DAC 24/192 and DSD.
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Digital/analog converter with remote control. 5-bit, approximately 3MS/s oversampled, dCS-patented Ring DAC topology. Integral digital volume and balance controls. Inputs: dual AES/EBU XLR, BNC, TosLink, ST optical (optional), word clock (I/O), SDIF-2, DSD, IEEE1394 (I/O). Analog outputs: XLR balanced, RCA single-ended. Sample rates: 32kHz, 44.1kHz, 48kHz, 88.2kHz, or 96kHz on single-wire interfaces and SDIF-2/word-clock input, auto-selected. Optical inputs not guaranteed at 88.2kHz and 96kHz. 88.2kHz, 96kHz, 176.4kHz, or 192kHz on dual AES interface auto-selected. 2.822MS/s for DSD on IEEE1394 interface requires a 44.1kHz word clock. 44.1kHz for word-clock output in master mode, not temperature-compensated. Frequency responses (set to filter 1): Fs=32kHz: 10Hz-15kHz, ±0.1dB. Fs=44.1kHz or 48kHz: 10Hz-15kHz, ±0.1dB. Fs=88.2kHz or 96kHz: 10Hz-35kHz, ±0.1dB. Fs=176.4kHz or 192kHz: 10Hz-55kHz, +0.25/-0.35dB. DSD: 10Hz-55kHz, +0.2/-0.35dB.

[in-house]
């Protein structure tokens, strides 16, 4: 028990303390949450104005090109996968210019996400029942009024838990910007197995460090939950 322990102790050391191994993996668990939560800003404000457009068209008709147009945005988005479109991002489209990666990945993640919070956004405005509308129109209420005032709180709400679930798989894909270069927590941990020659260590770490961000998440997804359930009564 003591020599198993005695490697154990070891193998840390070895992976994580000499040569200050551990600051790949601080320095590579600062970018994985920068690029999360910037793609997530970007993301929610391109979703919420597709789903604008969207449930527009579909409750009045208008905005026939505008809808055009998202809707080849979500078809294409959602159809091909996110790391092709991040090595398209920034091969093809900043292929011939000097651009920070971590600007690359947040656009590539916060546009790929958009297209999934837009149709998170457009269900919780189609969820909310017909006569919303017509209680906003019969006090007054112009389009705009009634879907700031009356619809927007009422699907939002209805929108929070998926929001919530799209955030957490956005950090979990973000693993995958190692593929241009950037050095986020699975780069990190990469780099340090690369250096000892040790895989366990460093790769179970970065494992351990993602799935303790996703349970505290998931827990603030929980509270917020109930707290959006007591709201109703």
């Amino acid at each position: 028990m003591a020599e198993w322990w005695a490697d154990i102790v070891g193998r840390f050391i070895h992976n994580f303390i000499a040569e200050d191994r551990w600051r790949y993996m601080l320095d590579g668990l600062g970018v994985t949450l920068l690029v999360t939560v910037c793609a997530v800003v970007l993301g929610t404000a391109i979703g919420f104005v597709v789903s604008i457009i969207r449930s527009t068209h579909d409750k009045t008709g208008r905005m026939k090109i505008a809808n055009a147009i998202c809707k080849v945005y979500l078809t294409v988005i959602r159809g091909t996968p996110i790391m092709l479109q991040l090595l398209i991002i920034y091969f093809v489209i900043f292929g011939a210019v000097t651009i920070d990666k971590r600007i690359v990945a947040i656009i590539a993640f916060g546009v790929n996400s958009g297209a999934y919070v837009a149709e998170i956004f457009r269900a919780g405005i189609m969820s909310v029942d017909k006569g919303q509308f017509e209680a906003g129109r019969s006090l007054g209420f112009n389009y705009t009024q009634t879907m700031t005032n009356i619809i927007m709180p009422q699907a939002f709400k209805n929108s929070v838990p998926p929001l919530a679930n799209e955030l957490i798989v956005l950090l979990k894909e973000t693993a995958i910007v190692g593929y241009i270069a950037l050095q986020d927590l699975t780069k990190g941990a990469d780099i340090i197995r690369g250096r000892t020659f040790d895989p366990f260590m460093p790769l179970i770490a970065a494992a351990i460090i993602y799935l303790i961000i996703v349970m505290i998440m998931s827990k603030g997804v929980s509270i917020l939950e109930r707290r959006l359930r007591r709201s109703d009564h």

Dimensions: 18.15" W by 2.94" H by 16" D. Weight: 26.4 lbs.
Review by Jeff Dorgay
Tone Audio #77
It’s always a blast to take a trip in the wayback machine,
especially in the world of digital audio, where years are like
dog years. Back in 1996, dCS introduced the world’s first high
performance DAC, the Elgar, with 24/96 capabilities. (And a
$12,000 price tag) It was later updated to Elgar Plus, allowing
for 24/192 and DSD capabilities and there was no price
increase of note, until the exchange rates forced the importer
to raise the final price to $15,000. Having spent the last six
years using dCS as my digital reference, revisiting the Elgar, or
in this case an Elgar Plus......
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